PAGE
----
How to Prevent Carpet Mold and Mildew Growth

How to Prevent Carpet Mold and Mildew Growth

Follow these tips to prevent mold in your rugs, carpets, or anywhere else in your home.



Power outages, spring flooding, leaking pipes — these are just a few of the unfortunate mishaps that can take a toll on a home. The water damage and excessive heat and humidity that can often accompany these disasters creates the perfect environment for mold and mildew to grow. 

Rugs and carpets are especially susceptible to mold and mildew due to their absorbent materials. If your home has experienced water damage or extreme heat recently, take these steps to stop mold and mildew growth before it starts.

Clean spills and address water damage immediately

Mold is much easier to prevent than it is to remove when it’s started to grow and spread. Mold begins as microscopic spores in the air. These spores are nearly everywhere and will be extremely difficult to keep out of your home. Luckily, they only develop into harmful mold when they come into contact with humidity and moisture.

Therefore, the single most important thing you can do to keep mold out of your home is to deprive it of places to grow. Whether you’ve just spilled a glass of water on your kitchen counter or a broken pipe somewhere in the walls is leaking, prioritize cleaning up and drying the area as quickly as possible.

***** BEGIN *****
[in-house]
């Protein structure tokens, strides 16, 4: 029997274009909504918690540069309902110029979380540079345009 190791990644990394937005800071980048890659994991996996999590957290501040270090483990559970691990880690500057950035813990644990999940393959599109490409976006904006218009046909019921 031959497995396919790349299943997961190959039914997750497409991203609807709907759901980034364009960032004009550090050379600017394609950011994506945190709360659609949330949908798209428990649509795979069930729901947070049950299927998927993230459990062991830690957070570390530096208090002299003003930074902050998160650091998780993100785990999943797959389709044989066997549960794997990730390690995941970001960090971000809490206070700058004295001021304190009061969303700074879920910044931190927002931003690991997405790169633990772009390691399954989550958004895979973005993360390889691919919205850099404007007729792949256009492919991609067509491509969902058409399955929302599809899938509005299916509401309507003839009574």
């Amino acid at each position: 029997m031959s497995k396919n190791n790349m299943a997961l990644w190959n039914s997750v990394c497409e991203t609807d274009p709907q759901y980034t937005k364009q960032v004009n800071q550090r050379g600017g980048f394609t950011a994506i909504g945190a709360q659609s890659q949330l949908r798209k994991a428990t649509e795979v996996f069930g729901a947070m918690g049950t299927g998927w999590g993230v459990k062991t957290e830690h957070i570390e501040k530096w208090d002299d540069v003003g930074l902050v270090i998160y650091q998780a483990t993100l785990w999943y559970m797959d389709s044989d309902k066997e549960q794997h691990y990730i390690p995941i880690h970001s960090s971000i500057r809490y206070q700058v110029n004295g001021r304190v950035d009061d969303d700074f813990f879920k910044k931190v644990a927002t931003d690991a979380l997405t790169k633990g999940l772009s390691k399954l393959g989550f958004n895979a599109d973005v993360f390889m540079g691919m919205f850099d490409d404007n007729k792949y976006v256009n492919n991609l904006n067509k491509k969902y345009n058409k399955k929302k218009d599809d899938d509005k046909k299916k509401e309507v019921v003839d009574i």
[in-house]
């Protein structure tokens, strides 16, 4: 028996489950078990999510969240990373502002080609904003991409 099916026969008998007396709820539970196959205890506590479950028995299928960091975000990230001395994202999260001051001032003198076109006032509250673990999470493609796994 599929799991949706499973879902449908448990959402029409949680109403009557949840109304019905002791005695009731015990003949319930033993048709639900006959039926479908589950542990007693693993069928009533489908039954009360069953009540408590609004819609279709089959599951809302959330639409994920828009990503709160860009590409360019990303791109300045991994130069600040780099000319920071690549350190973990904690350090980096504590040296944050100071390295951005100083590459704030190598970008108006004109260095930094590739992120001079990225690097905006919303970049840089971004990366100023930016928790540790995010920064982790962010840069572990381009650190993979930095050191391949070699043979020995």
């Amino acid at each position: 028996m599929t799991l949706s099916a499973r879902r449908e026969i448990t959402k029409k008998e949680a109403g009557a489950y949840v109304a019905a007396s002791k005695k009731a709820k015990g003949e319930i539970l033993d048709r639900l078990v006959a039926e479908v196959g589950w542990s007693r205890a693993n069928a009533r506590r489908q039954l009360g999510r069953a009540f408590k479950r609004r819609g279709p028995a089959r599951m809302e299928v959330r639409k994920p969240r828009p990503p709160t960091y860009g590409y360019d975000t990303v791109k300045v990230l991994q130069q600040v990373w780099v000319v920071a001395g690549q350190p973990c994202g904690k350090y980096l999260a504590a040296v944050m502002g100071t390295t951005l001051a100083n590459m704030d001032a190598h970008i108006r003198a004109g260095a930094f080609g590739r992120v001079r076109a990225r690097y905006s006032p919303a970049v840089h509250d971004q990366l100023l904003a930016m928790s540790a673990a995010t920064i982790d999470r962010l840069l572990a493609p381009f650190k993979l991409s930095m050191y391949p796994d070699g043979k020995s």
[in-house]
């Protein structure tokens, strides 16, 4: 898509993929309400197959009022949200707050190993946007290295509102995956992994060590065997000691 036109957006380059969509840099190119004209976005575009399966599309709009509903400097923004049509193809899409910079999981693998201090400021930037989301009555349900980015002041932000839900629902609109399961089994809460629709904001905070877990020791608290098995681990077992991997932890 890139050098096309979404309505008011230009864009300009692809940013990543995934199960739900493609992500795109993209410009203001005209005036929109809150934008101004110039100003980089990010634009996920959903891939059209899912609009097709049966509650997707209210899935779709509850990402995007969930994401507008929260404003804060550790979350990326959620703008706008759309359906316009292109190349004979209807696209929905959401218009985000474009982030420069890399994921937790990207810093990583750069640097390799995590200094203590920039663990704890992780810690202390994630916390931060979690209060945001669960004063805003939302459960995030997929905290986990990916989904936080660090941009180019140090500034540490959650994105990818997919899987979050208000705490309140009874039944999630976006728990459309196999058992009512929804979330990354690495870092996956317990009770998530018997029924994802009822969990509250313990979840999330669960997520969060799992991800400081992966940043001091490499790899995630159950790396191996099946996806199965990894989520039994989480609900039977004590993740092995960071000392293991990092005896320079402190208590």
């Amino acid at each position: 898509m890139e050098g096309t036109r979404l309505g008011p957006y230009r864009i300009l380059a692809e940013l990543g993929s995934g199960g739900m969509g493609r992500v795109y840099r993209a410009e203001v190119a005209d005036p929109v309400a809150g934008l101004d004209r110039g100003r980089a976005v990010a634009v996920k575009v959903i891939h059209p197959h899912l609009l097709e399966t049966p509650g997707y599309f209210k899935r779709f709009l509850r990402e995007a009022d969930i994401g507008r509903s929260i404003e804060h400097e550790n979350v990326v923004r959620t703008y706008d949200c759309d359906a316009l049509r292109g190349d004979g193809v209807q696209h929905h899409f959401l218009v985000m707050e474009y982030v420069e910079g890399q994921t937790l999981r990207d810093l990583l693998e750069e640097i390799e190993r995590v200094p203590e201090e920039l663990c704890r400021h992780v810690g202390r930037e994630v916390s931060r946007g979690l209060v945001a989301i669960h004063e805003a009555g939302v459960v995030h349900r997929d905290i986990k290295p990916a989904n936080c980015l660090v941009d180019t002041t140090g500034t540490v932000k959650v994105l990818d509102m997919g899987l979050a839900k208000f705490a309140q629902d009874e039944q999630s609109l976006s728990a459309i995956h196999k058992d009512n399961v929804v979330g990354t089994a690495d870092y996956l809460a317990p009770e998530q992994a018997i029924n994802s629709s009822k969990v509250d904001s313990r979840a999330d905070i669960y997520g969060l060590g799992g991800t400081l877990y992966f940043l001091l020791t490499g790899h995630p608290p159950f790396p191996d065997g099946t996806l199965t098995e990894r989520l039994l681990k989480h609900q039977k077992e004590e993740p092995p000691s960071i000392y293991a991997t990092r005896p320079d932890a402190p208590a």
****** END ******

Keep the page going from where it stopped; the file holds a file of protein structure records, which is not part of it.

Mold spores take about 24 to 48 hours to develop into mold after landing on moisture. If you can successfully find, clean up, and dry a wet area before then, you can prevent mold from growing in your home. 

If you have consistent mold problems in your home, they are often a sign of related water damage. Carefully inspect the area where you’re having mold problems for draining problems or leaks from nearby pipes, appliances, or cracks in your ceiling, walls, or flooring. 

Control your home’s humidity

Unfortunately, sources of humidity are not always as straightforward to find as a spilled cup of water or a broken pipe. For example, unfinished basements, attics, and other dark, humid parts of your home could naturally accumulate enough moisture in their humid air to produce mold growth conditions.

Mold thrives in dark, still, and damp areas where the air’s relative (not absolute) humidity is higher than 70 percent. This humidity could come from condensation on windows or pipes, water vapor from heating and cooling appliances, drafts from uninsulated walling and flooring, or even from poorly ventilated stagnant air. For this reason, the most common places for mold to grow in homes are basements, attics, showers, bathtubs, and kitchen cabinets.

You can prevent mold from growing in these at-risk areas by carefully monitoring their relative humidity levels. Start by trying to find sources of humidity, such as condensation or air drafts, and sealing them off so they can’t produce moisture in your home. You can also invest in a dehumidifier for particularly at-risk locations, but addressing the sources of humidity will always be the more effective long-term solution.

Control your home’s temperature

Although studies have shown that moisture control is ultimately more important than temperature control for preventing mold growth, practicing both is the best way to keep mold from growing near you.